Danny Bonnett, an ICE Energy Panel member and father of a youth climate striker in Bristol, outlines how the UK can lead the race to reduce greenhouse gas emissions.
On Friday 15 February 2019, BBC local news programmes in the UK widely reported on the Youth climate strikes in the UK.
Claire Perry MP, Minister of State at the Department for Business, Energy and Industrial Strategy, featured in the footage, saying that while "we know we’ve got to do more. We’ve all got to do more ...". She added that the UK was leading the G20 for decarbonisation, as measured in a 40% reduction of emissions since 1990.
She's correct that we need to do more, and we need to progress faster. The young people striking on the 15th were asking for the UK government to declare a climate emergency due to the need for such a huge societal change in such a short period of time.
UK energy and mandate for change
What we've been doing successfully in the UK is decarbonising our electricity grid.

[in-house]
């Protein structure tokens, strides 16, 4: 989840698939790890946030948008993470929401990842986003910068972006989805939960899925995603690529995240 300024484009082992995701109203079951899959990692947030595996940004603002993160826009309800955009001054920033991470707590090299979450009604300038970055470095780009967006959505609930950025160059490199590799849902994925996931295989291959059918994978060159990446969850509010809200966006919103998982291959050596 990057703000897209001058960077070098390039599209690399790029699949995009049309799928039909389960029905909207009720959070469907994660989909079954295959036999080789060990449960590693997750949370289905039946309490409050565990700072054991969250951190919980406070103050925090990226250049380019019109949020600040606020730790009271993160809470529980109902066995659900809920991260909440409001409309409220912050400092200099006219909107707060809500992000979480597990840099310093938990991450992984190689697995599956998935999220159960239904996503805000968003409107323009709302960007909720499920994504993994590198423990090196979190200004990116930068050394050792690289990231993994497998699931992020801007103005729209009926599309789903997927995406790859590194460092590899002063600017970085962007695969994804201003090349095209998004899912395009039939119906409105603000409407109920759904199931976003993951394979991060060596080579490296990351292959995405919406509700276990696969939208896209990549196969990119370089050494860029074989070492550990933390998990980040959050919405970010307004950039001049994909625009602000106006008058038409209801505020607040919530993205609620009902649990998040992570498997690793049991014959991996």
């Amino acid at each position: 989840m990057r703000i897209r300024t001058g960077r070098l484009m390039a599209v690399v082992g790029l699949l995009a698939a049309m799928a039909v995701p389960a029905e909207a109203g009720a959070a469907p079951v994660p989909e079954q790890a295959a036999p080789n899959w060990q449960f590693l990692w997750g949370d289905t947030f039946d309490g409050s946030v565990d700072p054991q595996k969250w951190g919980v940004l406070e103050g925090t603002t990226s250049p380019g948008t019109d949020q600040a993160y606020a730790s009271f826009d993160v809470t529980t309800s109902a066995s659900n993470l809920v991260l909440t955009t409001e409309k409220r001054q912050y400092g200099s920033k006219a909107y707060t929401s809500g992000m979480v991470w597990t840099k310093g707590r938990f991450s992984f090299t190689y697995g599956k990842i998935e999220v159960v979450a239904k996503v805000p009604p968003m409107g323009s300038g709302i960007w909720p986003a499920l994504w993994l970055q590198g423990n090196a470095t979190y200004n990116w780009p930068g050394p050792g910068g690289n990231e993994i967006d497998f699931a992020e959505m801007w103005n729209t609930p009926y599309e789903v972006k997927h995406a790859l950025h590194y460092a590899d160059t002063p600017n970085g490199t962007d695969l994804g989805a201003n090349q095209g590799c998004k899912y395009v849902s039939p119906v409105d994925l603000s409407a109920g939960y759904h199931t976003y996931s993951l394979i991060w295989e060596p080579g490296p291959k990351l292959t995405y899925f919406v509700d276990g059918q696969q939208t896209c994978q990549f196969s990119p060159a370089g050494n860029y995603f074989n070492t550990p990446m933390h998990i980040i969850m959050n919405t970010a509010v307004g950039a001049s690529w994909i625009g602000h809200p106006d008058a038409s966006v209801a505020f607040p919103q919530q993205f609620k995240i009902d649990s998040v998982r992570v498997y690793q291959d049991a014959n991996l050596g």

There are several reasons behind this, but one particularly relevant is that over the last 15 years there's been sustained policy pressure, in the same direction.
This has caused a low-carbon industry to grow, and included technology development, skills for project permitting, financing and law, engineering management, and so on.
This has resulted in good progress to reduce carbon, excellent green jobs, and a model for us to replicate and build on.
However, in every other significant sector, progress has been remarkably slow. I speak of agriculture or land use, transport and heating in particular.
We all understand that government needs a mandate to make significant changes, or to drive policy in a certain direction.
This is what the youth strikes were now giving to the UK government.
It's clear there's a significant green jobs lobby in the UK. There's always been a sector of the population vocal on environmental matters, headed up by Friends of the Earth and Greenpeace, and countless more campaigning charities.
Within society at large we see broad groups such as Grandparents for a Safe Earth, and recently Extinction Rebellion, campaigning hard for urgent action. Surveys also show broad and deep support for action on climate change.
So the UK government has a mandate to act.